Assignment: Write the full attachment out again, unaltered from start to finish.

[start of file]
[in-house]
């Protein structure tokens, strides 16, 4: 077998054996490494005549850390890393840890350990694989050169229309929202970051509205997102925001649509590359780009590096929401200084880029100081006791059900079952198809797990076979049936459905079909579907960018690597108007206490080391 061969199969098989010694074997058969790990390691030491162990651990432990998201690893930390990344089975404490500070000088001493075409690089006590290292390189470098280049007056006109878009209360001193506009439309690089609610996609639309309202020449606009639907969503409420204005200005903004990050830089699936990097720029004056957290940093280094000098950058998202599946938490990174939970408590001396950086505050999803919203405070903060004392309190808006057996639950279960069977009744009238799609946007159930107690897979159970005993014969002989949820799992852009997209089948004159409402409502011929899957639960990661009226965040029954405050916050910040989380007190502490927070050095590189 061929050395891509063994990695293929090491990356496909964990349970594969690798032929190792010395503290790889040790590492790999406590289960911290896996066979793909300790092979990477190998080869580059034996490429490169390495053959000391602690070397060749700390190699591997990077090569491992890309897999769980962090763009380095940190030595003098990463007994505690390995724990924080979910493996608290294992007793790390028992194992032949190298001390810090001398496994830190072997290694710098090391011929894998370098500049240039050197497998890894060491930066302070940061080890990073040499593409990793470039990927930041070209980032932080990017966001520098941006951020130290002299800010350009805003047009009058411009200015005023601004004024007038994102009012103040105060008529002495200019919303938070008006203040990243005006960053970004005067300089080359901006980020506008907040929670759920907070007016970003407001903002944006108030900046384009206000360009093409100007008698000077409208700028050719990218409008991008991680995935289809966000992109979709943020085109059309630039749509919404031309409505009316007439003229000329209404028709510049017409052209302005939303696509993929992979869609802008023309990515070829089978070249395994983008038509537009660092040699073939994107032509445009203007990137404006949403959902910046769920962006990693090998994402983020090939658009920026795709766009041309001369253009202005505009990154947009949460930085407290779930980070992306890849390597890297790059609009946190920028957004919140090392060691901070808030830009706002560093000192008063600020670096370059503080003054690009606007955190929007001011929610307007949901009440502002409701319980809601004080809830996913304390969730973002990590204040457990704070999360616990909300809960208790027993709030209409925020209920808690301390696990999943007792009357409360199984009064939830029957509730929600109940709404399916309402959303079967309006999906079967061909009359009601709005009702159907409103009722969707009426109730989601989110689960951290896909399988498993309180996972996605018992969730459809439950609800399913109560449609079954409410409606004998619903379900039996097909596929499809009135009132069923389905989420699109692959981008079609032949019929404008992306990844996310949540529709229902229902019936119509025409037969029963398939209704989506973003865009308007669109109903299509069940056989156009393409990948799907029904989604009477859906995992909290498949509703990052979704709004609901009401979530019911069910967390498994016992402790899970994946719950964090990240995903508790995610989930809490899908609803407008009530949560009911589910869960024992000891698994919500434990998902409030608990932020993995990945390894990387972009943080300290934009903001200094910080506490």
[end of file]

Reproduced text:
[in-house]
């Protein structure tokens, strides 16, 4: 077998054996490494005549850390890393840890350990694989050169229309929202970051509205997102925001649509590359780009590096929401200084880029100081006791059900079952198809797990076979049936459905079909579907960018690597108007206490080391 061969199969098989010694074997058969790990390691030491162990651990432990998201690893930390990344089975404490500070000088001493075409690089006590290292390189470098280049007056006109878009209360001193506009439309690089609610996609639309309202020449606009639907969503409420204005200005903004990050830089699936990097720029004056957290940093280094000098950058998202599946938490990174939970408590001396950086505050999803919203405070903060004392309190808006057996639950279960069977009744009238799609946007159930107690897979159970005993014969002989949820799992852009997209089948004159409402409502011929899957639960990661009226965040029954405050916050910040989380007190502490927070050095590189 061929050395891509063994990695293929090491990356496909964990349970594969690798032929190792010395503290790889040790590492790999406590289960911290896996066979793909300790092979990477190998080869580059034996490429490169390495053959000391602690070397060749700390190699591997990077090569491992890309897999769980962090763009380095940190030595003098990463007994505690390995724990924080979910493996608290294992007793790390028992194992032949190298001390810090001398496994830190072997290694710098090391011929894998370098500049240039050197497998890894060491930066302070940061080890990073040499593409990793470039990927930041070209980032932080990017966001520098941006951020130290002299800010350009805003047009009058411009200015005023601004004024007038994102009012103040105060008529002495200019919303938070008006203040990243005006960053970004005067300089080359901006980020506008907040929670759920907070007016970003407001903002944006108030900046384009206000360009093409100007008698000077409208700028050719990218409008991008991680995935289809966000992109979709943020085109059309630039749509919404031309409505009316007439003229000329209404028709510049017409052209302005939303696509993929992979869609802008023309990515070829089978070249395994983008038509537009660092040699073939994107032509445009203007990137404006949403959902910046769920962006990693090998994402983020090939658009920026795709766009041309001369253009202005505009990154947009949460930085407290779930980070992306890849390597890297790059609009946190920028957004919140090392060691901070808030830009706002560093000192008063600020670096370059503080003054690009606007955190929007001011929610307007949901009440502002409701319980809601004080809830996913304390969730973002990590204040457990704070999360616990909300809960208790027993709030209409925020209920808690301390696990999943007792009357409360199984009064939830029957509730929600109940709404399916309402959303079967309006999906079967061909009359009601709005009702159907409103009722969707009426109730989601989110689960951290896909399988498993309180996972996605018992969730459809439950609800399913109560449609079954409410409606004998619903379900039996097909596929499809009135009132069923389905989420699109692959981008079609032949019929404008992306990844996310949540529709229902229902019936119509025409037969029963398939209704989506973003865009308007669109109903299509069940056989156009393409990948799907029904989604009477859906995992909290498949509703990052979704709004609901009401979530019911069910967390498994016992402790899970994946719950964090990240995903508790995610989930809490899908609803407008009530949560009911589910869960024992000891698994919500434990998902409030608990932020993995990945390894990387972009943080300290934009903001200094910080506490």